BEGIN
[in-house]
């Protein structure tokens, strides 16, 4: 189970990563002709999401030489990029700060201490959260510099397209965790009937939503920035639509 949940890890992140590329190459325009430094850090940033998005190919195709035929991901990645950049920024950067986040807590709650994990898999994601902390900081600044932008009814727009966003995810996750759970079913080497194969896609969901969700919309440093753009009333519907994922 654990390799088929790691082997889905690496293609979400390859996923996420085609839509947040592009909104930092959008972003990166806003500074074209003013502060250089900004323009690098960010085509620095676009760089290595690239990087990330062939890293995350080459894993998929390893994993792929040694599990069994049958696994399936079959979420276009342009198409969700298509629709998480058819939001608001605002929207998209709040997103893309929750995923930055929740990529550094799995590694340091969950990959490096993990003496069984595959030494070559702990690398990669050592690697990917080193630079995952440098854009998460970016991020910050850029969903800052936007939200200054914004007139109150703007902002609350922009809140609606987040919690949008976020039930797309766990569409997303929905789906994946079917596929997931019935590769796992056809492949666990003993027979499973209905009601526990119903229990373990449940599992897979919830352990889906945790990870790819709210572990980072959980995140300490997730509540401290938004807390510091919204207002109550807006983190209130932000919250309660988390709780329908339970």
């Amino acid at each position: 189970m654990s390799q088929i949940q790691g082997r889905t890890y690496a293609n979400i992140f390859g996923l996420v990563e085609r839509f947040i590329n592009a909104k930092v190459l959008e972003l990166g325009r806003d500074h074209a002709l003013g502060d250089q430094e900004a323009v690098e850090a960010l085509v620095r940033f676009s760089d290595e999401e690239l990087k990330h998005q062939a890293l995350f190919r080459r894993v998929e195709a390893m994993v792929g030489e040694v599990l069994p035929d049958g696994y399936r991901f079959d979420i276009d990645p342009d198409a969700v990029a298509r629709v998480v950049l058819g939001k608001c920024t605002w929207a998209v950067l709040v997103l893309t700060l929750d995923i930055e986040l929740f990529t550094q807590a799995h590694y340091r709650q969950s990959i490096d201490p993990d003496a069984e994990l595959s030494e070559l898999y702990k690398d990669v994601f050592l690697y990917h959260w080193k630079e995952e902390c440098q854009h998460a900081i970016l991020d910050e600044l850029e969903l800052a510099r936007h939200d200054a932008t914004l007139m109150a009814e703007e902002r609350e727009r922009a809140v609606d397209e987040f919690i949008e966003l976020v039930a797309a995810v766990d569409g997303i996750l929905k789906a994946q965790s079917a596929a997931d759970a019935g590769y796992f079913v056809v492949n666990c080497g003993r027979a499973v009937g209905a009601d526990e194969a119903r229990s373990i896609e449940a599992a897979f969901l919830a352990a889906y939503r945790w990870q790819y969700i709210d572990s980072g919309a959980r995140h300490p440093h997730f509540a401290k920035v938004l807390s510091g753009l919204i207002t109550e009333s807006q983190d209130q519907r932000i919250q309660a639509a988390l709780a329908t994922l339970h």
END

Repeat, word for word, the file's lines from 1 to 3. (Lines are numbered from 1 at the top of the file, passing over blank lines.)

[in-house]
């Protein structure tokens, strides 16, 4: 189970990563002709999401030489990029700060201490959260510099397209965790009937939503920035639509 949940890890992140590329190459325009430094850090940033998005190919195709035929991901990645950049920024950067986040807590709650994990898999994601902390900081600044932008009814727009966003995810996750759970079913080497194969896609969901969700919309440093753009009333519907994922 654990390799088929790691082997889905690496293609979400390859996923996420085609839509947040592009909104930092959008972003990166806003500074074209003013502060250089900004323009690098960010085509620095676009760089290595690239990087990330062939890293995350080459894993998929390893994993792929040694599990069994049958696994399936079959979420276009342009198409969700298509629709998480058819939001608001605002929207998209709040997103893309929750995923930055929740990529550094799995590694340091969950990959490096993990003496069984595959030494070559702990690398990669050592690697990917080193630079995952440098854009998460970016991020910050850029969903800052936007939200200054914004007139109150703007902002609350922009809140609606987040919690949008976020039930797309766990569409997303929905789906994946079917596929997931019935590769796992056809492949666990003993027979499973209905009601526990119903229990373990449940599992897979919830352990889906945790990870790819709210572990980072959980995140300490997730509540401290938004807390510091919204207002109550807006983190209130932000919250309660988390709780329908339970």
């Amino acid at each position: 189970m654990s390799q088929i949940q790691g082997r889905t890890y690496a293609n979400i992140f390859g996923l996420v990563e085609r839509f947040i590329n592009a909104k930092v190459l959008e972003l990166g325009r806003d500074h074209a002709l003013g502060d250089q430094e900004a323009v690098e850090a960010l085509v620095r940033f676009s760089d290595e999401e690239l990087k990330h998005q062939a890293l995350f190919r080459r894993v998929e195709a390893m994993v792929g030489e040694v599990l069994p035929d049958g696994y399936r991901f079959d979420i276009d990645p342009d198409a969700v990029a298509r629709v998480v950049l058819g939001k608001c920024t605002w929207a998209v950067l709040v997103l893309t700060l929750d995923i930055e986040l929740f990529t550094q807590a799995h590694y340091r709650q969950s990959i490096d201490p993990d003496a069984e994990l595959s030494e070559l898999y702990k690398d990669v994601f050592l690697y990917h959260w080193k630079e995952e902390c440098q854009h998460a900081i970016l991020d910050e600044l850029e969903l800052a510099r936007h939200d200054a932008t914004l007139m109150a009814e703007e902002r609350e727009r922009a809140v609606d397209e987040f919690i949008e966003l976020v039930a797309a995810v766990d569409g997303i996750l929905k789906a994946q965790s079917a596929a997931d759970a019935g590769y796992f079913v056809v492949n666990c080497g003993r027979a499973v009937g209905a009601d526990e194969a119903r229990s373990i896609e449940a599992a897979f969901l919830a352990a889906y939503r945790w990870q790819y969700i709210d572990s980072g919309a959980r995140h300490p440093h997730f509540a401290k920035v938004l807390s510091g753009l919204i207002t109550e009333s807006q983190d209130q519907r932000i919250q309660a639509a988390l709780a329908t994922l339970h």